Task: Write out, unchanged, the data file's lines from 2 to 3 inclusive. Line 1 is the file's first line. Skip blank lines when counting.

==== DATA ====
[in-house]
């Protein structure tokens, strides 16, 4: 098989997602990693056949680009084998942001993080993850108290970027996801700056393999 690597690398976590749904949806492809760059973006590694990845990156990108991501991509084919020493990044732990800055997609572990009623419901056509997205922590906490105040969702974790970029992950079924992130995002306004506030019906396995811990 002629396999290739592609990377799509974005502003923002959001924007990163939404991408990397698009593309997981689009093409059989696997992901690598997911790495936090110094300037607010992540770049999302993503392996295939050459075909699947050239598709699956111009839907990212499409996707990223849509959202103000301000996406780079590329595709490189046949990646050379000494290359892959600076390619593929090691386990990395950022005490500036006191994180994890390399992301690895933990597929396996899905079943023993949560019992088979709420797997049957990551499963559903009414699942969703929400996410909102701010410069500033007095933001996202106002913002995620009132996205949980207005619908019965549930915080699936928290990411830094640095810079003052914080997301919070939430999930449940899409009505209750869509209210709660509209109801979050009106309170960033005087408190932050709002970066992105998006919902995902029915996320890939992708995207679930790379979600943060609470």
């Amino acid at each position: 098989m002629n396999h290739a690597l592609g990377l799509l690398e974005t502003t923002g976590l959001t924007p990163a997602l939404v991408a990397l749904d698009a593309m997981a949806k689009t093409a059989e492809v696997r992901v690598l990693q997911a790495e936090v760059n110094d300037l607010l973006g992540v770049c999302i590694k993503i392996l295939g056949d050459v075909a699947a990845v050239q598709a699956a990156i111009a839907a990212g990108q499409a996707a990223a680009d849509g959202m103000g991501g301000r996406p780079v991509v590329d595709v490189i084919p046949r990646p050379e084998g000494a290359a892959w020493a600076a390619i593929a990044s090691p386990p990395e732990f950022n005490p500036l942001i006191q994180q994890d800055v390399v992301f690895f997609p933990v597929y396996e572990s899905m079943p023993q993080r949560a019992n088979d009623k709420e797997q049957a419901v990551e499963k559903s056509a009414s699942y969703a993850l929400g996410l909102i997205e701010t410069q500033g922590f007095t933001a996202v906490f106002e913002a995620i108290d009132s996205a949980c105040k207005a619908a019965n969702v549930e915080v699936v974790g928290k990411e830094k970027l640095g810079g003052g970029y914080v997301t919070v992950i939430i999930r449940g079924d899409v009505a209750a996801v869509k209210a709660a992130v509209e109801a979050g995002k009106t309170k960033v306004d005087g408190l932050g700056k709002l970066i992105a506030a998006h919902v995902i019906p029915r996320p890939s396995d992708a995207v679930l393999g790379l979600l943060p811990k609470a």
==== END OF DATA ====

């Protein structure tokens, strides 16, 4: 098989997602990693056949680009084998942001993080993850108290970027996801700056393999 690597690398976590749904949806492809760059973006590694990845990156990108991501991509084919020493990044732990800055997609572990009623419901056509997205922590906490105040969702974790970029992950079924992130995002306004506030019906396995811990 002629396999290739592609990377799509974005502003923002959001924007990163939404991408990397698009593309997981689009093409059989696997992901690598997911790495936090110094300037607010992540770049999302993503392996295939050459075909699947050239598709699956111009839907990212499409996707990223849509959202103000301000996406780079590329595709490189046949990646050379000494290359892959600076390619593929090691386990990395950022005490500036006191994180994890390399992301690895933990597929396996899905079943023993949560019992088979709420797997049957990551499963559903009414699942969703929400996410909102701010410069500033007095933001996202106002913002995620009132996205949980207005619908019965549930915080699936928290990411830094640095810079003052914080997301919070939430999930449940899409009505209750869509209210709660509209109801979050009106309170960033005087408190932050709002970066992105998006919902995902029915996320890939992708995207679930790379979600943060609470």
């Amino acid at each position: 098989m002629n396999h290739a690597l592609g990377l799509l690398e974005t502003t923002g976590l959001t924007p990163a997602l939404v991408a990397l749904d698009a593309m997981a949806k689009t093409a059989e492809v696997r992901v690598l990693q997911a790495e936090v760059n110094d300037l607010l973006g992540v770049c999302i590694k993503i392996l295939g056949d050459v075909a699947a990845v050239q598709a699956a990156i111009a839907a990212g990108q499409a996707a990223a680009d849509g959202m103000g991501g301000r996406p780079v991509v590329d595709v490189i084919p046949r990646p050379e084998g000494a290359a892959w020493a600076a390619i593929a990044s090691p386990p990395e732990f950022n005490p500036l942001i006191q994180q994890d800055v390399v992301f690895f997609p933990v597929y396996e572990s899905m079943p023993q993080r949560a019992n088979d009623k709420e797997q049957a419901v990551e499963k559903s056509a009414s699942y969703a993850l929400g996410l909102i997205e701010t410069q500033g922590f007095t933001a996202v906490f106002e913002a995620i108290d009132s996205a949980c105040k207005a619908a019965n969702v549930e915080v699936v974790g928290k990411e830094k970027l640095g810079g003052g970029y914080v997301t919070v992950i939430i999930r449940g079924d899409v009505a209750a996801v869509k209210a709660a992130v509209e109801a979050g995002k009106t309170k960033v306004d005087g408190l932050g700056k709002l970066i992105a506030a998006h919902v995902i019906p029915r996320p890939s396995d992708a995207v679930l393999g790379l979600l943060p811990k609470a």